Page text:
In our Book of the Week column, every Monday one of us Robots is going to tell you about something you ought to be reading. You know, in book format-- one that doesn't necessarily contain pictures of spandex-clad superheroes. The sky's the limit, and rather than retread earlier ground, like me talking about how much I absolutely loved Swankmotron's Lost at the Con (I think we do that enough), I wanted to go to a book that I think is especially important given what is going on every day in the world around us. Normally we'll try to keep this column focused on geek-type books, but most geeks I know like a good dystopian novel, and this just seems too important.
George Orwell's 1984 seems even more prescient today than when it was first written during the height of the Cold War. I believe this to be because the human condition has stayed very much the same what it was 50 years ago. And just like how in Orwell's Oceania one day the masses wake up and we're no longer at war with Eastasia, but we're at war with Eurasia, and have always been at war with Eurasia, so too have the landscapes so shifted. In the actual year 1984, Steve Jobs and Apple tried to "revolutionize" the computer world with the release of both the Apple II and their infamous Super Bowl ad where the woman smashes the Big Brother screen with the hammer-- and the people are free!!! And here I sit in 2011 typing this on a MacBook acutely aware of the intense brand loyalty/cult of consumerism/evil empire Steve Jobs and Co created with their products. Apple used to be the revolutionaries-- now they are the ones who set the tone for much of the rest of the tablet/smartphone/personal electronics market.
Orwell, a master of the English language and a master practitioner of it, would be amazed and horrified by our use of language and media. I think he'd be aghast at texting and netspeak, and yet maybe hopeful about the ability that communications tools like Twitter give normal folks to disseminate information without a filter. But then on the other hand the masses have become mesmerized by the masses of mass media available to them, and equally willing to believe them.
No doubt everyone has a friend or uncle or just Facebook friend who swears Obama is a secret Kenyan Muslim or that 9/11 was an "inside job." And then Orwell would remind us, as he does in 1984, that the essence of perpetuating any fraud on the people is to get them to first believe something that is demonstrably untrue, such as 2+2 = 5. For everyone who believes ridiculous things like this, it's because they've been told other untrue basic things that lead them to this fraud.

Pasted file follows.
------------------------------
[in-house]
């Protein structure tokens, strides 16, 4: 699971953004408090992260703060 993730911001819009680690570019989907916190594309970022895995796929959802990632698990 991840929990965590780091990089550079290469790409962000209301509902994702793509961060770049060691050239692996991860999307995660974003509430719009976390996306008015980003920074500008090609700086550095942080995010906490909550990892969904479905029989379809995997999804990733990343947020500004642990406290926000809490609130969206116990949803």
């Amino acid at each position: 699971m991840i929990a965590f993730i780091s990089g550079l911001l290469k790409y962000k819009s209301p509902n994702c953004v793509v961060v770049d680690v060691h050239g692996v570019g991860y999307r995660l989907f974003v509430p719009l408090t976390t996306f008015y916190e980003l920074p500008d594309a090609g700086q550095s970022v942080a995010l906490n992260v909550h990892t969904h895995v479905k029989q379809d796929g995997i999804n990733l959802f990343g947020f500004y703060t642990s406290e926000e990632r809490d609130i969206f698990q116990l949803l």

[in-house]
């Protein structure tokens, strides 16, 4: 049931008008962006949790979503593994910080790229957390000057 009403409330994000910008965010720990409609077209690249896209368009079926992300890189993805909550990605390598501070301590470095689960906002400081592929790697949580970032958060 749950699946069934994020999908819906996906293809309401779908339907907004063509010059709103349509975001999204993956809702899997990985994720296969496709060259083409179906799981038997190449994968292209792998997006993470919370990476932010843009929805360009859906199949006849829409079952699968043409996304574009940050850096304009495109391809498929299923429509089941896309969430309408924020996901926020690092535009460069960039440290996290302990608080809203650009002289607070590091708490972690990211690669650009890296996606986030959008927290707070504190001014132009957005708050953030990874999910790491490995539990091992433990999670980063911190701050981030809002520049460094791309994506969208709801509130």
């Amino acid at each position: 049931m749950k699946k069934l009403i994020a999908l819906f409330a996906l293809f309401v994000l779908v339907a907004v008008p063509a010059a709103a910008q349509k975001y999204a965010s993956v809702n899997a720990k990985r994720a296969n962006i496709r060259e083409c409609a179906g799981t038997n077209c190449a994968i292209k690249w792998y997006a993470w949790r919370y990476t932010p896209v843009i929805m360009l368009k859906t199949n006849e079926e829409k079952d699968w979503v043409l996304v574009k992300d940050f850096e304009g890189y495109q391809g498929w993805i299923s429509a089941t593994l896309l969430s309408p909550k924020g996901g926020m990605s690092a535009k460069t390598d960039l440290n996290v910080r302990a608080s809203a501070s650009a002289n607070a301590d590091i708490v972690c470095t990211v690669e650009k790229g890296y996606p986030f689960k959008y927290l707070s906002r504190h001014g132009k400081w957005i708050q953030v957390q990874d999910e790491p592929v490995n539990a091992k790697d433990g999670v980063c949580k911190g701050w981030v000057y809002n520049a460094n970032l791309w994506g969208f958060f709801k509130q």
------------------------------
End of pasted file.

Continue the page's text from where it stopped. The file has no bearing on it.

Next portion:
Or, in the dark recesses of the torture chamber Room 101 in the Ministry of Love as O'Brien tortures Winston Smith in order to get him to say that when he is holding up four fingers, Winston must say he is holding up five. Fans of Star Trek: The Next Generation may recognize this same device used by the Cardassians on Captain Picard in the season 6 episode Chain of Command, to which Picard always boldly announced "THERE ARE FOUR LIGHTS!"
Or he'd remind us how we'd brought some of this on ourselves in that we would so accept the twisting of language that war can be conducted in order to create peace, or oppression must happen to guarantee freedom, etc. Orwell created the word "doublespeak" specifically for 1984, and today you can barely use the word "doublespeak" without it being preceded by "Washington DC"-- a sad commentary on what we expect from our elected officials, but ultimately true.
And I think Orwell would look around and be glad there is not a singular Big Brother who is oppressively watching us every moment of the day, but then chide us-- because we've ALL become Big Brother through watching each other-- Facebook, Twitter, Youtube, etc-- throw it into a database and run a datamining program looking for "terrorists" and. . . . well we all end up having to take our shoes off at the airport in order to get on a plane.
1984 is going to be available at your public library (you remember those, right?) but these days you just may end up on a government watchlist by ordering an actual copy of it, either in actual book format or for your kindle. Go read it while you Occupy Wall St or wherever you're occupying.
Next week we'll try to do something a little more contemporary and a little more easily recongizable as geeky. But until then, please, think for yourselves and remember books are your friends.